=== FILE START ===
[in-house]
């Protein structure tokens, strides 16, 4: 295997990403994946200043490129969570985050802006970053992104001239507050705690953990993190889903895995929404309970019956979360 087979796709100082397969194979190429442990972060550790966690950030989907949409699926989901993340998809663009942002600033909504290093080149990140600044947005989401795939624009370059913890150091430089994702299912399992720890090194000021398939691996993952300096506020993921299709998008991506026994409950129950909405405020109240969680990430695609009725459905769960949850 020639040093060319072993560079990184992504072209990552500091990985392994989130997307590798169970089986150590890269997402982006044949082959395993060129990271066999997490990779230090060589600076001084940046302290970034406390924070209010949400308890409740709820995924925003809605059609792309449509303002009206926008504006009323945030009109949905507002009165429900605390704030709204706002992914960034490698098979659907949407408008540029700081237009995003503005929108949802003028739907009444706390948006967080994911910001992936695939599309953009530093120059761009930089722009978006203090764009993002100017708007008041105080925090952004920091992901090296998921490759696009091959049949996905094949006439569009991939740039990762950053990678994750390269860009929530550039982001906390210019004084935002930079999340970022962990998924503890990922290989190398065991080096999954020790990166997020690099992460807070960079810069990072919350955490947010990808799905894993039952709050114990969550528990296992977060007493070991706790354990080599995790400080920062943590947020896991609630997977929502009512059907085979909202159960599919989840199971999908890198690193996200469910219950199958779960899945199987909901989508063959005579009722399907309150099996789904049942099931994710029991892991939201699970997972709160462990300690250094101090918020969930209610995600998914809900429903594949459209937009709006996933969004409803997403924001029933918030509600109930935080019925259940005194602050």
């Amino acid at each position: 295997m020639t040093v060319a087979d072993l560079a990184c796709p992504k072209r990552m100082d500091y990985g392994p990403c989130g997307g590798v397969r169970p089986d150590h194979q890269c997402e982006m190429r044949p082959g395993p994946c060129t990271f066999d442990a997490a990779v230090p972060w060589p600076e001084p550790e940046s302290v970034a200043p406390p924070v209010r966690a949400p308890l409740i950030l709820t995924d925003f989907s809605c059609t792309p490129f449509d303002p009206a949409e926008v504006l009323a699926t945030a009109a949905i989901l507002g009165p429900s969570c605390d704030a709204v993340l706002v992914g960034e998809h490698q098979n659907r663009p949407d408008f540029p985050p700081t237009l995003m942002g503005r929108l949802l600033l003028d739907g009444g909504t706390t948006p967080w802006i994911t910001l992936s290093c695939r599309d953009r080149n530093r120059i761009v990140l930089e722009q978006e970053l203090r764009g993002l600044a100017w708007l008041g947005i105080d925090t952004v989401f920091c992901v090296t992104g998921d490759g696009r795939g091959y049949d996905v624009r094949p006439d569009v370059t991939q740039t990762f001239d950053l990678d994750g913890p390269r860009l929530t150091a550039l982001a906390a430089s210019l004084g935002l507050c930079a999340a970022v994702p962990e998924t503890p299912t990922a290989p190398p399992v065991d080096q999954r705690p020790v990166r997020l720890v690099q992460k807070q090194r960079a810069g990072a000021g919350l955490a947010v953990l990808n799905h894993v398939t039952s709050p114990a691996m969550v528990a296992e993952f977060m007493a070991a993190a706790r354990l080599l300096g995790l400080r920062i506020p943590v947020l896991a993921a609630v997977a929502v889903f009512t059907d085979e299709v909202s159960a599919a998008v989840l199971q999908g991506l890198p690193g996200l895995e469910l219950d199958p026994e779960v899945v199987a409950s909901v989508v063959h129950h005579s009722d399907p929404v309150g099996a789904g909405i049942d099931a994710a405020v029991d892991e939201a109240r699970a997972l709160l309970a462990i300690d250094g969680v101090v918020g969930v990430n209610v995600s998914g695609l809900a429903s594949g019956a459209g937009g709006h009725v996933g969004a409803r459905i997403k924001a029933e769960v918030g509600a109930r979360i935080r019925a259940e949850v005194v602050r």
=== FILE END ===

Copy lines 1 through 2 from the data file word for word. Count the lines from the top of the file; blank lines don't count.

[in-house]
């Protein structure tokens, strides 16, 4: 295997990403994946200043490129969570985050802006970053992104001239507050705690953990993190889903895995929404309970019956979360 087979796709100082397969194979190429442990972060550790966690950030989907949409699926989901993340998809663009942002600033909504290093080149990140600044947005989401795939624009370059913890150091430089994702299912399992720890090194000021398939691996993952300096506020993921299709998008991506026994409950129950909405405020109240969680990430695609009725459905769960949850 020639040093060319072993560079990184992504072209990552500091990985392994989130997307590798169970089986150590890269997402982006044949082959395993060129990271066999997490990779230090060589600076001084940046302290970034406390924070209010949400308890409740709820995924925003809605059609792309449509303002009206926008504006009323945030009109949905507002009165429900605390704030709204706002992914960034490698098979659907949407408008540029700081237009995003503005929108949802003028739907009444706390948006967080994911910001992936695939599309953009530093120059761009930089722009978006203090764009993002100017708007008041105080925090952004920091992901090296998921490759696009091959049949996905094949006439569009991939740039990762950053990678994750390269860009929530550039982001906390210019004084935002930079999340970022962990998924503890990922290989190398065991080096999954020790990166997020690099992460807070960079810069990072919350955490947010990808799905894993039952709050114990969550528990296992977060007493070991706790354990080599995790400080920062943590947020896991609630997977929502009512059907085979909202159960599919989840199971999908890198690193996200469910219950199958779960899945199987909901989508063959005579009722399907309150099996789904049942099931994710029991892991939201699970997972709160462990300690250094101090918020969930209610995600998914809900429903594949459209937009709006996933969004409803997403924001029933918030509600109930935080019925259940005194602050």